Aller au contenu

Frontiers Of Life (RRI)

Dernière mise à jour :

‘Omnis cellula e cellula’ / Only cells make cells       Rudolph Virchow – 1855

                                                                  … really ?

Engineering Artificial cells

Reorganizing living systems from the molecular level to the level of cells, tissues and organs.

Project led by Jean-Christophe Baret, professor at the Paul Pascal Research Center (CRPP - CNRS and University of Bordeaux).

From the fight between creationist and evolutionist in the XIXth century, it is to be concluded that life forms can not spontaneously emerge from non-living matter: all living forms – as we know them – are the offspring of past living forms. And interestingly, even in the most advanced up-to-date demonstration of the creation of living minimal cells from the JCVI laboratory, the construction of a cell bearing an artificial genome requires a transplant in a micro-compartment obtained by overwriting the genetic information of a living cell. So in this context, to date, we still need a cell to make cells.

Yet – at one point in time – there has been a transition from non-living forms to living forms, meaning that a living cell has emerged or evolved from a non-living cell.

Can we go beyond ‘only cells make cells’?

We currently dissect cells in such a high-level of details that we will at one point be able to determine the minimal conditions – both in terms of principles and materials – for the emergence of life. And thereby construction living systems de novo will become both accessible and useful. We will put this question at the center of our research network with the fundamental question: What does it take to construct de novo a living cell?

How can we build ‘our cell’?

Nature does not display a cell but many forms of cells. Given the wide range of operations performed by living systems, at the industrial level for the transformation of raw matter, at the medical level in diseases or body repair and treatments, as well as for climate control and environment adaptation (CO2 fixation,…), a tailored assembly of new forms of living systems would be a groundbreaking step forward. Here we make a choice to view our cell of interest as a minimal cell that would be obtained from artificially constructed systems. This is already one small step further compared to the state of the art – the integration of minimal genome in a formerly living scaffold – but a huge step in terms of the control of the fundamental conditions required for the boot up of a cell from its genetic information. We plan to achieve this goal through an interdisciplinary network of researchers on the campus which has emerged over the past years. On the scientific side, our main strategy is to integrate experimental systems together, all bearing essential features of life and living systems. The ingredients that we propose to dissect, understand, assemble and integrate here in miniaturized systems therefore cover: Scaffolds and (micro-)compartments, Machineries to prevent decay, Chemical supply machineries, Energy supply for biochemical transformations, Genome, genetic information and their decoding machineries. We believe that besides the grand challenge of the construction of our artificial cell, our experimental approach (Fig.1) will provide new insights into the underlying challenge to define what ‘a cell’ really is and contribute to our understanding of biological, living and complex systems. The main objective of Frontiers of Life is tackled with 6 PhD projects that have started in 2022 (4) and in 2023 (2), combined to PhD projects funded by third party funding.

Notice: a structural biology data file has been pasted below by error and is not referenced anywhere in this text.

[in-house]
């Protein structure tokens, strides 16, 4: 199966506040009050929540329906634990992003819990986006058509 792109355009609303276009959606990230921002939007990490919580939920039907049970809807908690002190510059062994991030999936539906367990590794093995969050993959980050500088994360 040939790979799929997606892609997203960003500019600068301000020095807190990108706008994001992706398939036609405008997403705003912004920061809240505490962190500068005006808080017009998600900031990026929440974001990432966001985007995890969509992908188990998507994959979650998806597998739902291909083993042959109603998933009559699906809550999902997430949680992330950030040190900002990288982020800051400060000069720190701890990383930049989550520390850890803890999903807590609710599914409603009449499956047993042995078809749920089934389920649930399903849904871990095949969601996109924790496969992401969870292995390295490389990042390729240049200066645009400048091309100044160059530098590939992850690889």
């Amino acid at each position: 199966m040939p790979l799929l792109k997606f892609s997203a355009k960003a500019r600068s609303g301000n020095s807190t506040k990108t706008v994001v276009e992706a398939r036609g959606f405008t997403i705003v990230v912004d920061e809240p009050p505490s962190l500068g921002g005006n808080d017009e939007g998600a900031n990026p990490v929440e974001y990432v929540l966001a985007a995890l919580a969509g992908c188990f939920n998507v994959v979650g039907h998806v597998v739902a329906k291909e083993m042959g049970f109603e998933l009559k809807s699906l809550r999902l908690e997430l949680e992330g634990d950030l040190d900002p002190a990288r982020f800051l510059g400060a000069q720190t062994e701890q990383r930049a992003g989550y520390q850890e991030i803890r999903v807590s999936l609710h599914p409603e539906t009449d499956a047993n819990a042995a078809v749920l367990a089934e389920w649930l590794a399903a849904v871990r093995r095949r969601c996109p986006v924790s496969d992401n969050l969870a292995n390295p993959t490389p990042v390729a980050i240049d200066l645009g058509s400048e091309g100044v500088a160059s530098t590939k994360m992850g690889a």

Scheme bkg.png

Main research department

Other research departments involved

Laboratories involved